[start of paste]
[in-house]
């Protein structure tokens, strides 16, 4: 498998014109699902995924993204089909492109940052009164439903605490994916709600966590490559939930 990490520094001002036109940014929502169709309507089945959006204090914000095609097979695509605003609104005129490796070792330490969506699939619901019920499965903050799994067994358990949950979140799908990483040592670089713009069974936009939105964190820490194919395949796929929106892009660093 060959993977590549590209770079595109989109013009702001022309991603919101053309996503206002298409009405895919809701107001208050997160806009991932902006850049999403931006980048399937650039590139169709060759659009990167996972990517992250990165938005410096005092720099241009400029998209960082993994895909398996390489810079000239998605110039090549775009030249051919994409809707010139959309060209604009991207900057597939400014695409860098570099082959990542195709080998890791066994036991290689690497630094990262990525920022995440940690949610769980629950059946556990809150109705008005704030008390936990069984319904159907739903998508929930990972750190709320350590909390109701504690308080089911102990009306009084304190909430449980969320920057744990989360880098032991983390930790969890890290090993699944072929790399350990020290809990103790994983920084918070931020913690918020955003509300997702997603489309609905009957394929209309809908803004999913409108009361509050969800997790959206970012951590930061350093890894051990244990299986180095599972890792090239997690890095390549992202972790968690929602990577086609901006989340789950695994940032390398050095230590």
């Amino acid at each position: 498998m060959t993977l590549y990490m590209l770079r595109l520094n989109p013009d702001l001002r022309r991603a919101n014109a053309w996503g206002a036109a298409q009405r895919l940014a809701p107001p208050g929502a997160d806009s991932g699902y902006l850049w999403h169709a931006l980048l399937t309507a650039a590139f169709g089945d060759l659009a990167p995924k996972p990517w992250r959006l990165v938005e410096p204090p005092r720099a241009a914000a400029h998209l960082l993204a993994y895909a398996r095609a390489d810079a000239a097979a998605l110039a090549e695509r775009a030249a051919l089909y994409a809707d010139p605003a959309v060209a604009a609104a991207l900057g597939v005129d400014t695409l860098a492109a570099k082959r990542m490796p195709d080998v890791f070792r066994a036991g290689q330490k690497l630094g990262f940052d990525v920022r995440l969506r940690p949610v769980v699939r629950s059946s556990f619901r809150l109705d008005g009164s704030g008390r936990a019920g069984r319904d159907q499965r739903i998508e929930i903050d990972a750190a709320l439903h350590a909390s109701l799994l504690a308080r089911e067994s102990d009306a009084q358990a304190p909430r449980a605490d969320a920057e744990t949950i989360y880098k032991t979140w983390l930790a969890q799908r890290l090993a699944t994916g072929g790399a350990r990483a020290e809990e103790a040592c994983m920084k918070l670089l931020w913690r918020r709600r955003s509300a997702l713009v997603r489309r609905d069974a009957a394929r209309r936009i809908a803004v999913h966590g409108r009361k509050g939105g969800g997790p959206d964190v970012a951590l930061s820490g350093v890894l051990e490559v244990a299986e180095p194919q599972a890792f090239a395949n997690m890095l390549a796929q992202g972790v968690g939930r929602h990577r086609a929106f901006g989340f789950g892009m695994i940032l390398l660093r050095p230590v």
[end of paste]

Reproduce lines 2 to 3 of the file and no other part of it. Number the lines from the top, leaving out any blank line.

């Protein structure tokens, strides 16, 4: 498998014109699902995924993204089909492109940052009164439903605490994916709600966590490559939930 990490520094001002036109940014929502169709309507089945959006204090914000095609097979695509605003609104005129490796070792330490969506699939619901019920499965903050799994067994358990949950979140799908990483040592670089713009069974936009939105964190820490194919395949796929929106892009660093 060959993977590549590209770079595109989109013009702001022309991603919101053309996503206002298409009405895919809701107001208050997160806009991932902006850049999403931006980048399937650039590139169709060759659009990167996972990517992250990165938005410096005092720099241009400029998209960082993994895909398996390489810079000239998605110039090549775009030249051919994409809707010139959309060209604009991207900057597939400014695409860098570099082959990542195709080998890791066994036991290689690497630094990262990525920022995440940690949610769980629950059946556990809150109705008005704030008390936990069984319904159907739903998508929930990972750190709320350590909390109701504690308080089911102990009306009084304190909430449980969320920057744990989360880098032991983390930790969890890290090993699944072929790399350990020290809990103790994983920084918070931020913690918020955003509300997702997603489309609905009957394929209309809908803004999913409108009361509050969800997790959206970012951590930061350093890894051990244990299986180095599972890792090239997690890095390549992202972790968690929602990577086609901006989340789950695994940032390398050095230590």
């Amino acid at each position: 498998m060959t993977l590549y990490m590209l770079r595109l520094n989109p013009d702001l001002r022309r991603a919101n014109a053309w996503g206002a036109a298409q009405r895919l940014a809701p107001p208050g929502a997160d806009s991932g699902y902006l850049w999403h169709a931006l980048l399937t309507a650039a590139f169709g089945d060759l659009a990167p995924k996972p990517w992250r959006l990165v938005e410096p204090p005092r720099a241009a914000a400029h998209l960082l993204a993994y895909a398996r095609a390489d810079a000239a097979a998605l110039a090549e695509r775009a030249a051919l089909y994409a809707d010139p605003a959309v060209a604009a609104a991207l900057g597939v005129d400014t695409l860098a492109a570099k082959r990542m490796p195709d080998v890791f070792r066994a036991g290689q330490k690497l630094g990262f940052d990525v920022r995440l969506r940690p949610v769980v699939r629950s059946s556990f619901r809150l109705d008005g009164s704030g008390r936990a019920g069984r319904d159907q499965r739903i998508e929930i903050d990972a750190a709320l439903h350590a909390s109701l799994l504690a308080r089911e067994s102990d009306a009084q358990a304190p909430r449980a605490d969320a920057e744990t949950i989360y880098k032991t979140w983390l930790a969890q799908r890290l090993a699944t994916g072929g790399a350990r990483a020290e809990e103790a040592c994983m920084k918070l670089l931020w913690r918020r709600r955003s509300a997702l713009v997603r489309r609905d069974a009957a394929r209309r936009i809908a803004v999913h966590g409108r009361k509050g939105g969800g997790p959206d964190v970012a951590l930061s820490g350093v890894l051990e490559v244990a299986e180095p194919q599972a890792f090239a395949n997690m890095l390549a796929q992202g972790v968690g939930r929602h990577r086609a929106f901006g989340f789950g892009m695994i940032l390398l660093r050095p230590v």